-INSIDERS. Buy tickets to this year’s Insider Group Night, April 2 against Colorado. This will be a massive game. The “prominent organizational figure” who will speak at a pre-game panel will be Jim Fox. We’ll also be joined by a member of the Kings’ digital team that can answer questions you may have about the club’s tech thrust. I’ll moderate any and all discussions WITH A FIRM AND UNFLINCHING IRON FIST.

Tickets are $45 (plus fees) for seats in Section 316.

-Tonight’s officials are referees Kendrick Nicholson and Chris Lee and linesmen Brian Murphy and Tim Nowak. Lorelei Sinco will perform the national anthem. More to come today, Insiders. Let’s talk soon.

-Lead photo via Adam Pantozzi/NHLI

Adrian Kempe

#9 | 6′ 2″ | 195 lb | Age: 21

Born: September 13, 1996
Birthplace: Kramfors, SWE
Position: LW
Handedness: Left

Bio

Kempe was selected by the Kings in the first round (29th overall) in the 2014 NHL Draft.
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Alex Iafallo

#19 | 6′ | 185 lb | Age: 23

Born: December 21, 1993
Birthplace: Eden, NY, USA
Position: C
Handedness: Left

Bio

Iafallo was signed by the Kings as an unrestricted free agent on April 18, 2017.
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Anze Kopitar

#11 | 6′ 3″ | 224 lb | Age: 29

Born: August 24, 1987
Birthplace: Jesenice, SVN
Position: C
Handedness: Left

Bio

As the 11th overall pick in the 2005 NHL Entry Draft, Kopitar became the first Slovenian to play in the NHL. Kopitar has spent his entire NHL career with the Kings, and following the 2015–16 season, was named the Kings’ captain. Noted for both his offensive and defensive play, Kopitar was awarded the Frank J. Selke Trophy as the best defensive forward in the NHL in 2016.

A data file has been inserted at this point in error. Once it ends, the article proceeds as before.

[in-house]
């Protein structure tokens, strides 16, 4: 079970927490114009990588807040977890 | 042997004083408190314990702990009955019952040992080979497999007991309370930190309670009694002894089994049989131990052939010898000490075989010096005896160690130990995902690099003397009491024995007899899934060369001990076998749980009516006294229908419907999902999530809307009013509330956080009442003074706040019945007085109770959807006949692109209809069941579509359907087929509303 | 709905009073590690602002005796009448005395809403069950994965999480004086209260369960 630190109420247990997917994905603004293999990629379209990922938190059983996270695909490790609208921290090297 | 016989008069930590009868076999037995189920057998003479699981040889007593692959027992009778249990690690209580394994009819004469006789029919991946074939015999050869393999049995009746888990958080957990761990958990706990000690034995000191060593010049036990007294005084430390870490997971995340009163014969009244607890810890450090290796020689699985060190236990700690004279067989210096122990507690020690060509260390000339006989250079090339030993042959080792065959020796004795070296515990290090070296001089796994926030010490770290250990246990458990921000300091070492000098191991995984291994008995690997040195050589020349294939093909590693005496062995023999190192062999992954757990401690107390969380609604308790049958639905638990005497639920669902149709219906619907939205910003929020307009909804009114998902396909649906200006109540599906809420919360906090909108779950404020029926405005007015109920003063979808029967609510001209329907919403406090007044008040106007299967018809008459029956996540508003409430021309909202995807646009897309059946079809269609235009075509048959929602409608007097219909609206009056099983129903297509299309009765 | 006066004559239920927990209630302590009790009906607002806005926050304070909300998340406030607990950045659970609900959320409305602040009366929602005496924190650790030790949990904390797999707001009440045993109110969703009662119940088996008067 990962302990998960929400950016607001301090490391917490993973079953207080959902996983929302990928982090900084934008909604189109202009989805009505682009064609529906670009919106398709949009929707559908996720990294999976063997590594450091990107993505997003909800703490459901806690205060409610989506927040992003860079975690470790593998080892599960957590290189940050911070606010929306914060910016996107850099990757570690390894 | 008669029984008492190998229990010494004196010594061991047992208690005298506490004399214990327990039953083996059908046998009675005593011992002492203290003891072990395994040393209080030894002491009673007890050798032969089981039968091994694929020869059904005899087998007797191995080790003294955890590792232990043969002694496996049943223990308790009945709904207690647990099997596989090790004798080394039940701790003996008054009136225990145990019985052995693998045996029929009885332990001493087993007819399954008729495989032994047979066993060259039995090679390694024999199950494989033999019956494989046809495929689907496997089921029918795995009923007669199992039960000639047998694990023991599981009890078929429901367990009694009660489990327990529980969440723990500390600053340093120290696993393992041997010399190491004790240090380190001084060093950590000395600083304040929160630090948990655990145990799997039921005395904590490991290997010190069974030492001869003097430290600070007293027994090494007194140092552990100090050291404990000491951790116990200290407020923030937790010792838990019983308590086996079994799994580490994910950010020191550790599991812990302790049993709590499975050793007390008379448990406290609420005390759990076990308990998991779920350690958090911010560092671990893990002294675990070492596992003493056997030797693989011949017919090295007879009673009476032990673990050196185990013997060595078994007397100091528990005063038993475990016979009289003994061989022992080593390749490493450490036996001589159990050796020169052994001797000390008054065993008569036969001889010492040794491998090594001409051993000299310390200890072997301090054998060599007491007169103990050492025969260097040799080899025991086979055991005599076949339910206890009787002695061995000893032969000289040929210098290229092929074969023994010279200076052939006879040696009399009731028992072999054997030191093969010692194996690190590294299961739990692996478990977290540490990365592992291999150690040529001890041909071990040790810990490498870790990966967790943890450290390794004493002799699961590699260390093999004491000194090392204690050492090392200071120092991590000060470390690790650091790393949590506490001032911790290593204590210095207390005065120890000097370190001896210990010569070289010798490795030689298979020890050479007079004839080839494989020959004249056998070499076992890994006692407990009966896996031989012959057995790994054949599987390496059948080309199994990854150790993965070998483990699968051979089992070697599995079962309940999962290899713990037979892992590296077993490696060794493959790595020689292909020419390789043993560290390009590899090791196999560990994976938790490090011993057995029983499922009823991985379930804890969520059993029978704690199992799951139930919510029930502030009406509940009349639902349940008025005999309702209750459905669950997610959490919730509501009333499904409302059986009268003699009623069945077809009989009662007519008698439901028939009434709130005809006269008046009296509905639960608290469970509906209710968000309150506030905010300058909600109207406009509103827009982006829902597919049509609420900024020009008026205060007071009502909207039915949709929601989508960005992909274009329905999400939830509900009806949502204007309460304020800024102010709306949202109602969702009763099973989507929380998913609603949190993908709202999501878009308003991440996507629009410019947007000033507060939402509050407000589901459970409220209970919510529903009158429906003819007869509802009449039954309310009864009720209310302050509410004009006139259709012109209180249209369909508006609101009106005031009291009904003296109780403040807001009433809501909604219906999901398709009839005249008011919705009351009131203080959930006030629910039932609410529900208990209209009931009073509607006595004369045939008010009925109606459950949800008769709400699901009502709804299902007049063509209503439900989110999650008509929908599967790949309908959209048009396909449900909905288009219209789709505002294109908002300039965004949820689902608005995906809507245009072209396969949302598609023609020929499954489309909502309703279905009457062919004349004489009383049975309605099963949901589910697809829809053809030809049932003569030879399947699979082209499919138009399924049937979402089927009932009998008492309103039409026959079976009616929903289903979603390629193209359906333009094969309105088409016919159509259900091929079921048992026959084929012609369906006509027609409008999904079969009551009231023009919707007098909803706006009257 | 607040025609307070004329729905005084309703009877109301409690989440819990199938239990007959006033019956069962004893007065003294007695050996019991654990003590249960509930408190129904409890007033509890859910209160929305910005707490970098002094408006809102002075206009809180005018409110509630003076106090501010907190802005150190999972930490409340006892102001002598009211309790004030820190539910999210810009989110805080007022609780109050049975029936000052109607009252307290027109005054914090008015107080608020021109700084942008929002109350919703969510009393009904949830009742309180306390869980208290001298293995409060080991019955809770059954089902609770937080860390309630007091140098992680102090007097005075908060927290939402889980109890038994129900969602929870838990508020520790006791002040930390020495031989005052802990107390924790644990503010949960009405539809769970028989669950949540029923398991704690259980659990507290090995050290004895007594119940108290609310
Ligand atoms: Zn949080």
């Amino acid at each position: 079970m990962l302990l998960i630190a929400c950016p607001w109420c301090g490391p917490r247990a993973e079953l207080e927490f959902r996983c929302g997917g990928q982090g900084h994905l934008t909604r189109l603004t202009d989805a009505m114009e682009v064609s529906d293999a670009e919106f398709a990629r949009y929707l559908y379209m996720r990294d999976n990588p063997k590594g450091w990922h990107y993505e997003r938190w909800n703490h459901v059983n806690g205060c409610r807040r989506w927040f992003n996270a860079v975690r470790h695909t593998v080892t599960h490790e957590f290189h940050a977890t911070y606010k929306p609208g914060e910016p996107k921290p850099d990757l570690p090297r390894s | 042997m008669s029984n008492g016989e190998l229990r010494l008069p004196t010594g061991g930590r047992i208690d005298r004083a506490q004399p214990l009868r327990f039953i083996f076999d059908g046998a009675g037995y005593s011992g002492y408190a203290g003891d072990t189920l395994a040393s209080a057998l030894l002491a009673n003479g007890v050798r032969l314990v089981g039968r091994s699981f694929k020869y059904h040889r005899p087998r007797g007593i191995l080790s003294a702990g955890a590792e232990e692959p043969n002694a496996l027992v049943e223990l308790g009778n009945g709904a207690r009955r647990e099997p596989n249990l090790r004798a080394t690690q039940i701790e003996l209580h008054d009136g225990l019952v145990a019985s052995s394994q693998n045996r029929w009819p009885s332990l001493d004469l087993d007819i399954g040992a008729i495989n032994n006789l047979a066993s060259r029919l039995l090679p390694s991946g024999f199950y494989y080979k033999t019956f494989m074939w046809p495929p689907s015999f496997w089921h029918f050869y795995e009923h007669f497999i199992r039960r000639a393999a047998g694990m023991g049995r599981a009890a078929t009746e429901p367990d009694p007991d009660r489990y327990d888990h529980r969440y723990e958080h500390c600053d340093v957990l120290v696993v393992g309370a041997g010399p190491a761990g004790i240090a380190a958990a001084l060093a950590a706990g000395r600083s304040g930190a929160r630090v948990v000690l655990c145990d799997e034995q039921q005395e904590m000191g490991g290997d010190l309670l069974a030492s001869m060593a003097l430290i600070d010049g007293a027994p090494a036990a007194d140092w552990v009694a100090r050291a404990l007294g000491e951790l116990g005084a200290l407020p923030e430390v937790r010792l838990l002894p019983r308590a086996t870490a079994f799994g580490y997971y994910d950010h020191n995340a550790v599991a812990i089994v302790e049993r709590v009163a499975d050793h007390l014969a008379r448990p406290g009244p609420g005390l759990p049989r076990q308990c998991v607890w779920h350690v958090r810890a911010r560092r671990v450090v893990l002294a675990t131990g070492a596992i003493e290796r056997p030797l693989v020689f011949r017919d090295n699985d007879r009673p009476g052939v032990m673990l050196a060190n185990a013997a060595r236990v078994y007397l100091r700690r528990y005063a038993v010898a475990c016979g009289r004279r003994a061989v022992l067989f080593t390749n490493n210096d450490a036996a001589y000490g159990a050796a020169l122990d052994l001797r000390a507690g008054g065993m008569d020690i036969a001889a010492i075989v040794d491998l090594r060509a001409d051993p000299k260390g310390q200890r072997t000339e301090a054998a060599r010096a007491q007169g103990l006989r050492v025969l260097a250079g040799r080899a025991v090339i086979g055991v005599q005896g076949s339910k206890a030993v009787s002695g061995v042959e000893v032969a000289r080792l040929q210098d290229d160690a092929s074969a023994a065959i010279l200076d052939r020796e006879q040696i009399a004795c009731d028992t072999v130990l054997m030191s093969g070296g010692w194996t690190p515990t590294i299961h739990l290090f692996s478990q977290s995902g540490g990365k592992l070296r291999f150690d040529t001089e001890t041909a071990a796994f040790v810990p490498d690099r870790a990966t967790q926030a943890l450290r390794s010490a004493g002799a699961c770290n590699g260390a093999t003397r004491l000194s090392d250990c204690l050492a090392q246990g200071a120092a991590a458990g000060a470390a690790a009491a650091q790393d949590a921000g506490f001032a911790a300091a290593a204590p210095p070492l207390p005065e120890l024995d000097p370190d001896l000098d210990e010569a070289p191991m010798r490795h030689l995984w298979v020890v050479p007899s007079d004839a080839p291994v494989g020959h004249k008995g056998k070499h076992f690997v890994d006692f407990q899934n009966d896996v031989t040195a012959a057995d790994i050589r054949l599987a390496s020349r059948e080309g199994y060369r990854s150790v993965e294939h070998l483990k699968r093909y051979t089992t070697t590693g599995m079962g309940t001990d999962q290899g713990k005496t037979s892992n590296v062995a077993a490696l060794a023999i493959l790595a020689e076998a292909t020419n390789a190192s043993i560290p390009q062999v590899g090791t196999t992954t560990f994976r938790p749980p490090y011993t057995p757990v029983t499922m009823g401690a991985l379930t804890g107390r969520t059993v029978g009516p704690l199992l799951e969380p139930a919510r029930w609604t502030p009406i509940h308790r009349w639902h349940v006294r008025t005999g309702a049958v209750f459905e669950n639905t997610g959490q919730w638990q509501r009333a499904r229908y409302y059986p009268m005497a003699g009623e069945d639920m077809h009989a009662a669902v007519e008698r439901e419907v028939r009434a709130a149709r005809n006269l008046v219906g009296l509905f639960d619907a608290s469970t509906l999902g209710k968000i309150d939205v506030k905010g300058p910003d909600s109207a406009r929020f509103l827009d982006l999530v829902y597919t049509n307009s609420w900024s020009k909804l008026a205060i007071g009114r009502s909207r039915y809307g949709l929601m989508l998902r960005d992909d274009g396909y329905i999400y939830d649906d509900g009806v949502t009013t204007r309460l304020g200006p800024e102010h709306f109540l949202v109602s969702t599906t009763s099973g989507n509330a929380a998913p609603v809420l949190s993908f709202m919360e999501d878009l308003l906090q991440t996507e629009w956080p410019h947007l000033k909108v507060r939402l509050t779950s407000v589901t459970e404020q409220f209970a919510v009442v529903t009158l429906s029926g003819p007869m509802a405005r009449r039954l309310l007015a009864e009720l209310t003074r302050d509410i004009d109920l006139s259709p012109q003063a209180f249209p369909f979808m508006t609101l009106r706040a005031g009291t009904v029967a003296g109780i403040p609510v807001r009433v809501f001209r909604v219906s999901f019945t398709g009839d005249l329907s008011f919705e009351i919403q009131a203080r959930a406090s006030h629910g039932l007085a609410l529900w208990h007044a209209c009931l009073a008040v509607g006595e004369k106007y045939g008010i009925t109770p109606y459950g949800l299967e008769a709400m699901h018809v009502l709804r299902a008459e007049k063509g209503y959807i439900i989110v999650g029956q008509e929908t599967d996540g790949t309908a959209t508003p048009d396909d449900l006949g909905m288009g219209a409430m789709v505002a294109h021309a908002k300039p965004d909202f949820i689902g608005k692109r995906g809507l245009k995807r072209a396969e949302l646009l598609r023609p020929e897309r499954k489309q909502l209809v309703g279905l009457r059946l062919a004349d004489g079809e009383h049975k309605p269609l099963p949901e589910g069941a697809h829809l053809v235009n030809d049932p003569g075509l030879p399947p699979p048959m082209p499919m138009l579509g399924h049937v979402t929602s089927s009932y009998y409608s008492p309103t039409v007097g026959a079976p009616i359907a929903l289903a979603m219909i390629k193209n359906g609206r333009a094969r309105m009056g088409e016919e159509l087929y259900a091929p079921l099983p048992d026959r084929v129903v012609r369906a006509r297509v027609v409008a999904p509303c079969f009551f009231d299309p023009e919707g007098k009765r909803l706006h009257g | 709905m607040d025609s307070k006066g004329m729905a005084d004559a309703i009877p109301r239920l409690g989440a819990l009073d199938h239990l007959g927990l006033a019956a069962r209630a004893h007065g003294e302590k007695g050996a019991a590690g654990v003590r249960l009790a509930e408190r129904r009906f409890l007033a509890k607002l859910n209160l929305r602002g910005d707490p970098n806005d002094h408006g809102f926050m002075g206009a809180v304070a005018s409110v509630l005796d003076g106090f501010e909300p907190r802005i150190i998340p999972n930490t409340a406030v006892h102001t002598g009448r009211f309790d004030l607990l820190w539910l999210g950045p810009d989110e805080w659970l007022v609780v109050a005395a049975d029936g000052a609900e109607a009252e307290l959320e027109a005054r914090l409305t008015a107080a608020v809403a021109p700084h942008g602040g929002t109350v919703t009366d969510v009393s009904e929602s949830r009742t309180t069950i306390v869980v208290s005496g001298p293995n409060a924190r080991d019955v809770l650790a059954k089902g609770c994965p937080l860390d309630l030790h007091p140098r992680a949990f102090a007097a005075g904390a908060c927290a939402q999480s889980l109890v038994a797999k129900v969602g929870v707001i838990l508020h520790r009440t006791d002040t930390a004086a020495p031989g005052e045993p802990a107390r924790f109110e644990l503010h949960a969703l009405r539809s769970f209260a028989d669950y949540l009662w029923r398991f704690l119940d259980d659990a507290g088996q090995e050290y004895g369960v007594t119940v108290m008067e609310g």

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Drew Doughty

#8 | 6′ 1″ | 195 lb | Age: 26

Born: December 8, 1989
Birthplace: London, ON, CAN
Position: D
Handedness: Right

Bio

Bio: Doughty is a Canadian defenceman who was selected second overall by the Kings in the 2008 Draft. Doughty made his NHL debut in 2008 as an 18-year-old and was named to the All-Rookie Team. He is a two-time Stanley Cup champion with the Kings, a two-time Olympic gold medallist with the Canadian national team, and a Norris Trophy finalist.

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Jeff Carter

#77 | 6′ 4″ | 215 lb | Age: 31

Born: January 1, 1985
Birthplace: London, ON, CAN
Position: C
Handedness: Right

Bio

Carter began his hockey career playing in the Ontario Hockey League in Canada before joining the AHL and playing for the Philadelphia Flyers. He was then traded to the Colombus Blue jackets before joining the LA Kings in 2012, where he has since won two Stanley Cups with the Kings.

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Jonathan Quick

#32 | 6′ 1″ | 218 lb | Age: 30

Born: January 21, 1986
Birthplace: Milford, CT, USA
Position: G
Handedness: Left

Bio

Bio: Quick is the current goaltender for the LA Kings and was selected by Los Angeles at the 2005 NHL Entry Draft. Previously, Quick was a silver medalist with USA at the 2010 Winter Olympics. He’s won two Stanley Cup championships with the Kings, along with being the most recent goaltender to be awarded the Conn Smythe Trophy as the Most Valuable Player (MVP) of the 2012 Stanley Cup playoffs.